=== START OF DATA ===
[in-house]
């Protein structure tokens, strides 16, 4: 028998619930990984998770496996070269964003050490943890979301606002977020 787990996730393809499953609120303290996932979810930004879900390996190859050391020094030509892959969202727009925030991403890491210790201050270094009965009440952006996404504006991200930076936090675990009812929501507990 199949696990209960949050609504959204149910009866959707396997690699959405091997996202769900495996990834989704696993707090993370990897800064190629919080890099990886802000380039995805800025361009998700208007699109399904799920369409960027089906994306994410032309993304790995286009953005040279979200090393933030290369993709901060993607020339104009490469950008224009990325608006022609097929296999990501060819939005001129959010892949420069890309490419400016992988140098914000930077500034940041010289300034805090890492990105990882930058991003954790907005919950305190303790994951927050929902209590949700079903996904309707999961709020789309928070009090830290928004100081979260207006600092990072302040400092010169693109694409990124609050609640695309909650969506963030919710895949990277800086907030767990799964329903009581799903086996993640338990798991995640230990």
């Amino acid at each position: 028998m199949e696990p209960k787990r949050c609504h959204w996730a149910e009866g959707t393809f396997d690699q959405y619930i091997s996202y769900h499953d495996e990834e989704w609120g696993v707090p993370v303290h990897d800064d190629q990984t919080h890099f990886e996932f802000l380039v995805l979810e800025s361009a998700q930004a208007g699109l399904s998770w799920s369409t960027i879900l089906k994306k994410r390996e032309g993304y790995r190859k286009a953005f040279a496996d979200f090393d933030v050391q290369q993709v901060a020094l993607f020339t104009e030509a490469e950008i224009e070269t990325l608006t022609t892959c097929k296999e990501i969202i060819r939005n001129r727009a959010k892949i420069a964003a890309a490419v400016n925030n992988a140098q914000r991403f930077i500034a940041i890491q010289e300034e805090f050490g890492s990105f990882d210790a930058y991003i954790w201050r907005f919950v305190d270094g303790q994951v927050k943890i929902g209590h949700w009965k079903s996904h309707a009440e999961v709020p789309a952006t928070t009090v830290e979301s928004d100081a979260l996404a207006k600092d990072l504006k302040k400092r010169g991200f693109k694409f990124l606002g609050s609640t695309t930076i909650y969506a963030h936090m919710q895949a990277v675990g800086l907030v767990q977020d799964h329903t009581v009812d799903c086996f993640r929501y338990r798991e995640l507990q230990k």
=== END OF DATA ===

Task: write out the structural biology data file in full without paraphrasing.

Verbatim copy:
[in-house]
């Protein structure tokens, strides 16, 4: 028998619930990984998770496996070269964003050490943890979301606002977020 787990996730393809499953609120303290996932979810930004879900390996190859050391020094030509892959969202727009925030991403890491210790201050270094009965009440952006996404504006991200930076936090675990009812929501507990 199949696990209960949050609504959204149910009866959707396997690699959405091997996202769900495996990834989704696993707090993370990897800064190629919080890099990886802000380039995805800025361009998700208007699109399904799920369409960027089906994306994410032309993304790995286009953005040279979200090393933030290369993709901060993607020339104009490469950008224009990325608006022609097929296999990501060819939005001129959010892949420069890309490419400016992988140098914000930077500034940041010289300034805090890492990105990882930058991003954790907005919950305190303790994951927050929902209590949700079903996904309707999961709020789309928070009090830290928004100081979260207006600092990072302040400092010169693109694409990124609050609640695309909650969506963030919710895949990277800086907030767990799964329903009581799903086996993640338990798991995640230990």
């Amino acid at each position: 028998m199949e696990p209960k787990r949050c609504h959204w996730a149910e009866g959707t393809f396997d690699q959405y619930i091997s996202y769900h499953d495996e990834e989704w609120g696993v707090p993370v303290h990897d800064d190629q990984t919080h890099f990886e996932f802000l380039v995805l979810e800025s361009a998700q930004a208007g699109l399904s998770w799920s369409t960027i879900l089906k994306k994410r390996e032309g993304y790995r190859k286009a953005f040279a496996d979200f090393d933030v050391q290369q993709v901060a020094l993607f020339t104009e030509a490469e950008i224009e070269t990325l608006t022609t892959c097929k296999e990501i969202i060819r939005n001129r727009a959010k892949i420069a964003a890309a490419v400016n925030n992988a140098q914000r991403f930077i500034a940041i890491q010289e300034e805090f050490g890492s990105f990882d210790a930058y991003i954790w201050r907005f919950v305190d270094g303790q994951v927050k943890i929902g209590h949700w009965k079903s996904h309707a009440e999961v709020p789309a952006t928070t009090v830290e979301s928004d100081a979260l996404a207006k600092d990072l504006k302040k400092r010169g991200f693109k694409f990124l606002g609050s609640t695309t930076i909650y969506a963030h936090m919710q895949a990277v675990g800086l907030v767990q977020d799964h329903t009581v009812d799903c086996f993640r929501y338990r798991e995640l507990q230990k």